(RxWiki News) A diet high in vitamin C could cut the risk of cataract progression by a third, suggests a study published recently in the journal Ophthalmology.
Cataracts cause the lens of the eye to become cloudy and are the leading cause of blindness worldwide. For the current study, researchers at King's College London looked at whether certain nutrients or vitamins could help prevent cataract progression. They also tried to find out how much of a role environmental factors like diet play — versus genetics.
This study examined the progression of cataracts in the eyes of 324 pairs of female twins from the Twins UK registry over 10 years. These researchers examined photographs of the participants' lenses, which allowed them to analyze the level of opacity of the lens in detail.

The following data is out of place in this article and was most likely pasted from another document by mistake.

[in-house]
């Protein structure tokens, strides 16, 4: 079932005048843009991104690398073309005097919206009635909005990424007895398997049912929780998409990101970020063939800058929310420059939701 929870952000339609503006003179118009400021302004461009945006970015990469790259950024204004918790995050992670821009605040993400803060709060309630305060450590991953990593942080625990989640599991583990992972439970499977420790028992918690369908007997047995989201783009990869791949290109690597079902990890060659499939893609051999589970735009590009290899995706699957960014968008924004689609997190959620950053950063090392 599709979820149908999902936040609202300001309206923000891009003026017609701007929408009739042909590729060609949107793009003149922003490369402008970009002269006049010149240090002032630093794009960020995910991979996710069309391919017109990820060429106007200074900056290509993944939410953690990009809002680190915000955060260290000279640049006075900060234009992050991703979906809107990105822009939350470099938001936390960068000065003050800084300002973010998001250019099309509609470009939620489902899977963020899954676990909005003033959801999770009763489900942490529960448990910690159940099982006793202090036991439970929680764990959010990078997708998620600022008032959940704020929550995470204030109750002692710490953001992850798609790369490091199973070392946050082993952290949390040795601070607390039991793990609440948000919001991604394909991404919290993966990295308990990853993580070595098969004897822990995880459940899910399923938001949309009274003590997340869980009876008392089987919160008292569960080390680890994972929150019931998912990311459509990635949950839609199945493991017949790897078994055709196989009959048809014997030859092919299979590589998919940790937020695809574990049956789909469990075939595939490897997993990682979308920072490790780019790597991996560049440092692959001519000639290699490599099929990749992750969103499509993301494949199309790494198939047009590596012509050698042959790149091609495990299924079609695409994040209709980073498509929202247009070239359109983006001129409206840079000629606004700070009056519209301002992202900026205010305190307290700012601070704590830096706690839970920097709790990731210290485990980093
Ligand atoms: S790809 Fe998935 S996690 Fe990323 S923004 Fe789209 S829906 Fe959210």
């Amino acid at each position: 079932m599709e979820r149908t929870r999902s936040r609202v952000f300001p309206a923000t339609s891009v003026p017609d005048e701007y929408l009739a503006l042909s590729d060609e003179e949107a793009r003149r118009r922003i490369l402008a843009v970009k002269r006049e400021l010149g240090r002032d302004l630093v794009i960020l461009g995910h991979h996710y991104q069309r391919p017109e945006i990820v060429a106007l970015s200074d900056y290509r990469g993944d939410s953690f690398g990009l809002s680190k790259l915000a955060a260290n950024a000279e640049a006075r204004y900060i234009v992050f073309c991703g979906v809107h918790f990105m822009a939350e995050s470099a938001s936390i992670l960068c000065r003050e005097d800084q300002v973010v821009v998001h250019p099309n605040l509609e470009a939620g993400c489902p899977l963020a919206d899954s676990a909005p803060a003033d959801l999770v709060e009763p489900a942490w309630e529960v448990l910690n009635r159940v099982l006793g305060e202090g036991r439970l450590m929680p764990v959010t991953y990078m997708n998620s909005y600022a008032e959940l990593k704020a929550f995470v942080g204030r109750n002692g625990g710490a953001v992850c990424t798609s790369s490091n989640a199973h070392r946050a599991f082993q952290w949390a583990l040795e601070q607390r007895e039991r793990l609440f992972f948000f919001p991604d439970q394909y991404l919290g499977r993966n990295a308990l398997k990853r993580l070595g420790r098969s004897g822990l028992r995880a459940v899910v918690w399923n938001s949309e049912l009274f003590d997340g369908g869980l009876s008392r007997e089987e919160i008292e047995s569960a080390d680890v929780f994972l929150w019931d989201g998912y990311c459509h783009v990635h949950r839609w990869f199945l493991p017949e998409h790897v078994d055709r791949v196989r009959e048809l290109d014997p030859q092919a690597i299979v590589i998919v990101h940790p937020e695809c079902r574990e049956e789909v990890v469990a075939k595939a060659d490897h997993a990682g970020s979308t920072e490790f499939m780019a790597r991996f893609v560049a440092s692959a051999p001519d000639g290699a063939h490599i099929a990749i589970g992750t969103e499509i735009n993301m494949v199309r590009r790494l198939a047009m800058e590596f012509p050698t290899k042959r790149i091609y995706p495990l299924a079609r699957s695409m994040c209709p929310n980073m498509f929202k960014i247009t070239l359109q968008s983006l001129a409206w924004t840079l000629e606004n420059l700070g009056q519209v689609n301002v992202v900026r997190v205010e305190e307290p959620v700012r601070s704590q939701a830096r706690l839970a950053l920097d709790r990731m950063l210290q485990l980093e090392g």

Participants were also given a food survey to measure intake of vitamin C and other nutrients.
Participants who got plenty of vitamin C had a one-third lower risk of cataracts over 10 years, compared to those who got less vitamin C. However, obtaining vitamin C via a supplement did not appear to reduce the risk.
This study, funded by the Wellcome Trust and Guide Dogs for the Blind, also found that environmental factors (including diet) influenced cataracts more than genetic factors, which only explained a third of the change in lens opacity.
More research is needed to reinforce these findings before diet recommendations can be made.
These researchers disclosed no conflicts of interest.